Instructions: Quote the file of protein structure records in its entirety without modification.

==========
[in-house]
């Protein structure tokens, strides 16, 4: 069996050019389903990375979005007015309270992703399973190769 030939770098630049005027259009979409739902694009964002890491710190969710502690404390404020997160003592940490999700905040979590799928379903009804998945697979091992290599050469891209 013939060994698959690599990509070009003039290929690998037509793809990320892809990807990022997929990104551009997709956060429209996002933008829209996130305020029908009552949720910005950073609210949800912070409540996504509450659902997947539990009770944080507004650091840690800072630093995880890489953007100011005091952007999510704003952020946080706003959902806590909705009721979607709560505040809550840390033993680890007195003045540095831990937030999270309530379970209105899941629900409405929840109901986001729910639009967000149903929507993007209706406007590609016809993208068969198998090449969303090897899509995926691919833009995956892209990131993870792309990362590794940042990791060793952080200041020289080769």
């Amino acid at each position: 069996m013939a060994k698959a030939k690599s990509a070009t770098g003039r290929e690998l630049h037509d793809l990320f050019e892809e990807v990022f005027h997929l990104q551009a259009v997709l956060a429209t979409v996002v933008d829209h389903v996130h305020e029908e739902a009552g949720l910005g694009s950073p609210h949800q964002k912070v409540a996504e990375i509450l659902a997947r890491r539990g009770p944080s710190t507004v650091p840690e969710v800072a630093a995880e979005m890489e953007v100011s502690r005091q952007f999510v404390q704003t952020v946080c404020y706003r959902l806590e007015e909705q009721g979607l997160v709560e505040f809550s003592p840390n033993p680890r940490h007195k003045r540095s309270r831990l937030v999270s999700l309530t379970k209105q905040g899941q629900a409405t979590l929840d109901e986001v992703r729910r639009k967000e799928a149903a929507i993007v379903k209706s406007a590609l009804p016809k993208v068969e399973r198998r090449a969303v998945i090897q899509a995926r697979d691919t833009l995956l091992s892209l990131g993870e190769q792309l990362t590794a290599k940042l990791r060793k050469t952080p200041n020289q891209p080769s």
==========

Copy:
[in-house]
């Protein structure tokens, strides 16, 4: 069996050019389903990375979005007015309270992703399973190769 030939770098630049005027259009979409739902694009964002890491710190969710502690404390404020997160003592940490999700905040979590799928379903009804998945697979091992290599050469891209 013939060994698959690599990509070009003039290929690998037509793809990320892809990807990022997929990104551009997709956060429209996002933008829209996130305020029908009552949720910005950073609210949800912070409540996504509450659902997947539990009770944080507004650091840690800072630093995880890489953007100011005091952007999510704003952020946080706003959902806590909705009721979607709560505040809550840390033993680890007195003045540095831990937030999270309530379970209105899941629900409405929840109901986001729910639009967000149903929507993007209706406007590609016809993208068969198998090449969303090897899509995926691919833009995956892209990131993870792309990362590794940042990791060793952080200041020289080769």
């Amino acid at each position: 069996m013939a060994k698959a030939k690599s990509a070009t770098g003039r290929e690998l630049h037509d793809l990320f050019e892809e990807v990022f005027h997929l990104q551009a259009v997709l956060a429209t979409v996002v933008d829209h389903v996130h305020e029908e739902a009552g949720l910005g694009s950073p609210h949800q964002k912070v409540a996504e990375i509450l659902a997947r890491r539990g009770p944080s710190t507004v650091p840690e969710v800072a630093a995880e979005m890489e953007v100011s502690r005091q952007f999510v404390q704003t952020v946080c404020y706003r959902l806590e007015e909705q009721g979607l997160v709560e505040f809550s003592p840390n033993p680890r940490h007195k003045r540095s309270r831990l937030v999270s999700l309530t379970k209105q905040g899941q629900a409405t979590l929840d109901e986001v992703r729910r639009k967000e799928a149903a929507i993007v379903k209706s406007a590609l009804p016809k993208v068969e399973r198998r090449a969303v998945i090897q899509a995926r697979d691919t833009l995956l091992s892209l990131g993870e190769q792309l990362t590794a290599k940042l990791r060793k050469t952080p200041n020289q891209p080769s």